Families prepare for soldiers' homecoming
Elaine MaslinAs the war in Afghanistan rages on troops based with the Light Dragoons in Norfolk are finally making their way home from the front line after what has been a long tour.Elaine Maslin
As the war in Afghanistan rages on troops based with the Light Dragoons in Norfolk are finally making their way home from the front line after what has been a long tour.
Reporter Elaine Maslin spoke to some of their wives as they prepared for the home coming next week.
You may also want to watch:
It has been a very long seven months for the families of the Norfolk-based Light Dragoons.
- 1 Lowestoft primary school's long-serving midday supervisor hailed after retirement
- 2 Man in 40s airlifted to hospital after suffering medical emergency
- 3 'Amazing' - Joy as port welcomes maiden call of luxury cruise ship
- 4 Rail service disrupted after boat hits railway bridge
- 5 Flames and spectacular laser lights illuminate skies over pier
- 6 Films to be screened across district as silent outdoor cinema launches
- 7 Man arrested on suspicion of murder in Gorleston is released on bail
- 8 Joy as supported living service retains 'good' CQC inspection result
- 9 Wartime evacuees set to reunite in Lowestoft
- 10 Mountain bike stolen from outside gym on retail park
During what has been their bloodiest tour of duty in 13 years, six men based at the Dragoons' barracks in Swanton Morley have been killed in action.
Taliban attacks and improvised explosive devices (IEDs) in the worn torn Helmand province of the country have taken their toll.
For those at home it is a nerve wrecking time, never knowing if they will get the ominous knock on the door.
But now the wait is nearly over.
Nearly all of the approximately 350 troops from the 500 strong Light Dragoons deployed to Afghanistan in early April will have arrived back home by the end of next week.
Some are already home having gone out earlier than the main deployment. About 80 will return to jubilant wives and children on Wednesday via Stansted. A further 80 will return next Saturday.
Yesterday their young children excited about the return of their daddies and their mums were preparing to give them a very welcome home.
Creating banners in the sunshine, they were all relieved that most of the troops are now out of the action and at Camp Bastion, in Cyprus for decompression or en route.
For Bethany Bell, 12, it is one of the first years that what her father does is really starting to hit home.
'It is hard because we are only kids,' she said.
'Our dads and mums to tell us what our dads are doing but we do not understand fully what they are doing out there.
'I have only just started to understand what is going on and it is hard because it is upsetting when my mum and brother Aiden cry and I don't know how to help them.'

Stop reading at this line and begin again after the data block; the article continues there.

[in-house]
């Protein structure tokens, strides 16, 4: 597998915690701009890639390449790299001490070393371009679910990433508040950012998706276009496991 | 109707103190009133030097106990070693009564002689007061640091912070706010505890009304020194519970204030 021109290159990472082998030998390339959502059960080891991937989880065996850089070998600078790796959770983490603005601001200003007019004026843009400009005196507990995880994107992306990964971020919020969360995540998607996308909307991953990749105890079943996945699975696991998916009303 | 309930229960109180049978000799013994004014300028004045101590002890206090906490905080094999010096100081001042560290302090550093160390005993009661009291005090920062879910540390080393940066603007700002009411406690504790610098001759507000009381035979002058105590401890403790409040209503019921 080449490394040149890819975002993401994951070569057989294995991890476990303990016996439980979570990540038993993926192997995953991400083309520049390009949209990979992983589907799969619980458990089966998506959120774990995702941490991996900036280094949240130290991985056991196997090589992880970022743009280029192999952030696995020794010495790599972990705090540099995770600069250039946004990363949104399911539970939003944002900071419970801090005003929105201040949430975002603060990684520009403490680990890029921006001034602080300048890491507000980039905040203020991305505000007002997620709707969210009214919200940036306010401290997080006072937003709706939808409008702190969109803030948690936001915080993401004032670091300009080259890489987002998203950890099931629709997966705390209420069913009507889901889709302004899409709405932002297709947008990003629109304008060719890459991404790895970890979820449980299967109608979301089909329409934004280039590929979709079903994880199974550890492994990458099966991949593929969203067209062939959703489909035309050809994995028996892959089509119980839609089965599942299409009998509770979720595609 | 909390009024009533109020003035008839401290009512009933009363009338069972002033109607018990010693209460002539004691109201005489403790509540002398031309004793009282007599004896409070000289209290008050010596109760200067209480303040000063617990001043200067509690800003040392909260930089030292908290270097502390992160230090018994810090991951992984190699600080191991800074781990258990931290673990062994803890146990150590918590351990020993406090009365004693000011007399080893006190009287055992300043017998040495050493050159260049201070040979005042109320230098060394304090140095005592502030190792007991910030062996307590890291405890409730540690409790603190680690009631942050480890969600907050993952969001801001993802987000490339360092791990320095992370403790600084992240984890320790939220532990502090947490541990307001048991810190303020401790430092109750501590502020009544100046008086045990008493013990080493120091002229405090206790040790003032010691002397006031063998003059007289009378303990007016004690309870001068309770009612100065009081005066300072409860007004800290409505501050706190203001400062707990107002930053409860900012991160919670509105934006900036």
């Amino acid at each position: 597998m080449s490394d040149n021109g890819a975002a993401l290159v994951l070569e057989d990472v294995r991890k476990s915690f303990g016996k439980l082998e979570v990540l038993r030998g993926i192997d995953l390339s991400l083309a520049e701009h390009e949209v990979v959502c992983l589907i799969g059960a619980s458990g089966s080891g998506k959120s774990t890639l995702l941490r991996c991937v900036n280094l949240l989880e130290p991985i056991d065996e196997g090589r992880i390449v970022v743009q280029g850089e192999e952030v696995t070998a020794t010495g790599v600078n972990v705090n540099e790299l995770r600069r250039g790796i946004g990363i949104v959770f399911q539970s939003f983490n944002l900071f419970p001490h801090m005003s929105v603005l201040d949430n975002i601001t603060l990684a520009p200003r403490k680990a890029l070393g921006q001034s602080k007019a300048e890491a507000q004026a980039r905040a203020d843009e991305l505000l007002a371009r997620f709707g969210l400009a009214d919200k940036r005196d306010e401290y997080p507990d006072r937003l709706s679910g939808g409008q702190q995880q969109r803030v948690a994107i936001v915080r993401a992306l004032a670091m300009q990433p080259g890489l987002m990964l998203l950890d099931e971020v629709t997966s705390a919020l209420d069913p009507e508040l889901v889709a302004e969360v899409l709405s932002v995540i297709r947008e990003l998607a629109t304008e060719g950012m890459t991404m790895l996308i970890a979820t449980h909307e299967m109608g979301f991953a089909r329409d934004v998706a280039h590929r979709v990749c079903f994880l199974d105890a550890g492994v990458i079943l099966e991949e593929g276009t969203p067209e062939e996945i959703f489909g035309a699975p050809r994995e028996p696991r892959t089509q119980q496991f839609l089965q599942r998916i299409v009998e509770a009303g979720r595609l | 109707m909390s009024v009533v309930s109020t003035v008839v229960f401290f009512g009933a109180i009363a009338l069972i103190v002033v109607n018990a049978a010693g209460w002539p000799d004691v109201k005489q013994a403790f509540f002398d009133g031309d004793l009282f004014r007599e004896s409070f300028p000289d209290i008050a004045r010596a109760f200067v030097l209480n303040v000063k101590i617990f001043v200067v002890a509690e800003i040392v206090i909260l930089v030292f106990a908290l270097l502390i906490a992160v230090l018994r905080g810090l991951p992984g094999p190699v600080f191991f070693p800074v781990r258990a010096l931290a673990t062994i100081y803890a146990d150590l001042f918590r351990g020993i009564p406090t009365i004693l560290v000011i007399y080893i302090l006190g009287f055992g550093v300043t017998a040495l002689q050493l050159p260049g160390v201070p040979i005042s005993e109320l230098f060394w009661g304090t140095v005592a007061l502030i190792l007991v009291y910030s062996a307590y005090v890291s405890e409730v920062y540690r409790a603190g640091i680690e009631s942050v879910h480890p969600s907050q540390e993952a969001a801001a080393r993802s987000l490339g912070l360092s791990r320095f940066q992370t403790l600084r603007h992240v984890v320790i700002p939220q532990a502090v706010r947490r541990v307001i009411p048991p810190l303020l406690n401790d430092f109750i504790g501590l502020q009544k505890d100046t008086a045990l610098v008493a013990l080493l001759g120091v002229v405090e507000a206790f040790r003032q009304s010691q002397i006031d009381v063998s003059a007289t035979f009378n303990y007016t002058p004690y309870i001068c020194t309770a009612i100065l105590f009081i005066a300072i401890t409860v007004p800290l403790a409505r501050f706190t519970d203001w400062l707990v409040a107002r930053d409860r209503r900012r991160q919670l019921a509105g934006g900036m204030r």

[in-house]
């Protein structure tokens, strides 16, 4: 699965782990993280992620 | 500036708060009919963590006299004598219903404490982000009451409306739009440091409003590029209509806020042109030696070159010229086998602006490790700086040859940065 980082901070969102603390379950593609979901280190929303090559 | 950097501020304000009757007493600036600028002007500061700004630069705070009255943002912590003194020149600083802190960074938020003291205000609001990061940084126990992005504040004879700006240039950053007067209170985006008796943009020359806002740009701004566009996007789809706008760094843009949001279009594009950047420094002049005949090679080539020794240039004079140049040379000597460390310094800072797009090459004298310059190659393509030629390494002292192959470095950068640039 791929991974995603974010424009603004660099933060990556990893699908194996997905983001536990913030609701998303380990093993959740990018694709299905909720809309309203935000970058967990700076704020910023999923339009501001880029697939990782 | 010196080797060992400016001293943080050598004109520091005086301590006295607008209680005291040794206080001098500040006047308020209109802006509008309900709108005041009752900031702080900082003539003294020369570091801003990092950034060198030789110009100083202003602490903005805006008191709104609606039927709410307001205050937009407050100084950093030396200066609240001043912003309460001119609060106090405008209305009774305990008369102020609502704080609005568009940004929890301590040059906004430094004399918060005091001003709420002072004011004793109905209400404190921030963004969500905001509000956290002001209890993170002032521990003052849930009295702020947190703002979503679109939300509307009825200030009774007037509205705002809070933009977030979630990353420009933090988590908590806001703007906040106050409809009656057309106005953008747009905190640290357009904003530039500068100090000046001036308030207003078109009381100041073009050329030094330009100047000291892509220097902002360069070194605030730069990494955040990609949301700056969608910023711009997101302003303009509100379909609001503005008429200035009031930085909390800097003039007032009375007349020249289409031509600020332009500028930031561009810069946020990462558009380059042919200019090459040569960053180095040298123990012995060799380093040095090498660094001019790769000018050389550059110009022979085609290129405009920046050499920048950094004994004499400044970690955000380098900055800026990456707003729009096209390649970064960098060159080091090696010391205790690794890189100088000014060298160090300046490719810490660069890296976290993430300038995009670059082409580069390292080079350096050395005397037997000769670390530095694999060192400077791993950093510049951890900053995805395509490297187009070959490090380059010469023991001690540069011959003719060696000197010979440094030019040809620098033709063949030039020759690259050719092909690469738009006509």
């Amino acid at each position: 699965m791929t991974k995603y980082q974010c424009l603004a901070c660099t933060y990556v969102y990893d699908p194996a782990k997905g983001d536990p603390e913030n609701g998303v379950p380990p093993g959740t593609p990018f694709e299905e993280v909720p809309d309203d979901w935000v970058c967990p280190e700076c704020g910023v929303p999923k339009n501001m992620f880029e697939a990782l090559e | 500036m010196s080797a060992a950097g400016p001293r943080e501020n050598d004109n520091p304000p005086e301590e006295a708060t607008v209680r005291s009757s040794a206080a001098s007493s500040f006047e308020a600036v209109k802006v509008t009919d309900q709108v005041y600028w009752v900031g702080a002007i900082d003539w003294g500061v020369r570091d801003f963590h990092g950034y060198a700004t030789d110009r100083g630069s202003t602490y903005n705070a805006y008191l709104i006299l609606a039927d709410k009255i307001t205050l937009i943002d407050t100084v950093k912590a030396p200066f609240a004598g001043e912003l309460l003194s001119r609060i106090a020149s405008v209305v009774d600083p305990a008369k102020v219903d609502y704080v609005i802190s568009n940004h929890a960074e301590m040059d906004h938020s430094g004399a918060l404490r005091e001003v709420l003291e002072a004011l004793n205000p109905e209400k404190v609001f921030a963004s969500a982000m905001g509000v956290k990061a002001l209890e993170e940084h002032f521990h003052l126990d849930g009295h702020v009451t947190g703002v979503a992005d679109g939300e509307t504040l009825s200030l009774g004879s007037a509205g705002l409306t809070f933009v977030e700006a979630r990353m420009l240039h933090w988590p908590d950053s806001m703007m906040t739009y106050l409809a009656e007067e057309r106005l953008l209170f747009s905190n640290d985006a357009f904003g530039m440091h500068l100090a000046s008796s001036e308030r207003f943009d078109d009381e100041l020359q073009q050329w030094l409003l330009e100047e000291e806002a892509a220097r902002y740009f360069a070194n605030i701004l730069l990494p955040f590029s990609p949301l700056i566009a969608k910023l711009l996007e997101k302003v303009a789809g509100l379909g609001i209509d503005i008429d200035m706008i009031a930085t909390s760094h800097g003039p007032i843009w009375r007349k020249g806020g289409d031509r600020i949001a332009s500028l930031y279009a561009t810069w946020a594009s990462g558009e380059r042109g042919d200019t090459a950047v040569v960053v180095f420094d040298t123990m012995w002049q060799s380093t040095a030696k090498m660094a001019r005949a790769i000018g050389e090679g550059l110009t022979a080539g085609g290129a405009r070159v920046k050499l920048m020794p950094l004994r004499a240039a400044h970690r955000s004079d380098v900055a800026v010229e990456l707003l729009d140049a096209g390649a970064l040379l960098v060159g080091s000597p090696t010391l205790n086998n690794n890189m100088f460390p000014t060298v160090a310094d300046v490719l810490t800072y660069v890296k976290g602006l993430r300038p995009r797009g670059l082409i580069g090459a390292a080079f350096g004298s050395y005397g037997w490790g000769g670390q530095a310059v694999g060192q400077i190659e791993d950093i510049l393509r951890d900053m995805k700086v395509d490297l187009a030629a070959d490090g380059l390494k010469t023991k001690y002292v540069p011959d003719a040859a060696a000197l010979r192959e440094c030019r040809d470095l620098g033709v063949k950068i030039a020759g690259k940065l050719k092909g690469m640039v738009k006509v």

She said making the banners with the others made her feel really excited but also emotional about her father, Keith, coming home on Monday, but she was glad she knew now he was not in the war zone and somewhere safe.
Kerry Bell, who is married to warrant officer second class Trevor Bell, due home on Wednesday, said although she had been married nearly 11 years this tour had been tough.
'We would be lying if we said we hadn't thought it would be fine,' she said. 'When the first one was killed we were all shocked.
'It is the second part of the tour that is the hardest, after R&R.
'When they finally come back we are all nervous. You don't know how they are going to be when they get back. We don't know what they have seen and you don't want to do too much or too little.'
They have children Gracie, six, and Will, nine. Will said the first thing he was going to do when he saw his dad was 'hug him'.
The youngster had thought his dad might not make his birthday on November 10, due to some troops being kept in the field.
So he had said he wanted to cancel his birthday and have no presents or cards, said Mrs Bell.
She said Rachel Bartholmew, the wife of regimental sergeant major Garry Bartholomew, had been brilliant at keeping up morale, organising trips to the zoo and Alton Towers and an Armed Forces Day event on the base.
For many it is the simple things, like having someone to laugh with watching a comedy, or missing birthdays and special events.
Michelle Wilson's husband Cpl Keith Wilson was delayed from returning home so he missed going to see a scan of his pregnant wife's unborn baby.
He is now due back on Tuesday, earlier than expected, after more than seven months in Afghanistan.
Kasell Archer, 23, has three children, Kaydi, four, Tiana, three, and eight week old Ellize with husband Cpl Ashley Archer.
He returned in June for the birth of Ellize. 'It is emotional when they come back and hard getting back into the family routine.'
Kaydi said: 'I miss him. I like going to the beach and going fishing with him.' She writes letters and sends pictures to her dad when he is away.
Sanda, 28, has been married for 16 years to husband Cpl Richard Stott, due home on Wednesday, and they have two children, children, Dario, eight, and Rianna, 15.
'They miss so much, birthdays, special days, anything with school,' she said. 'You tell them on the phone but it is not the same.
'They play football in teams but he's missing that. But I'm proud of him, proud of what he does.'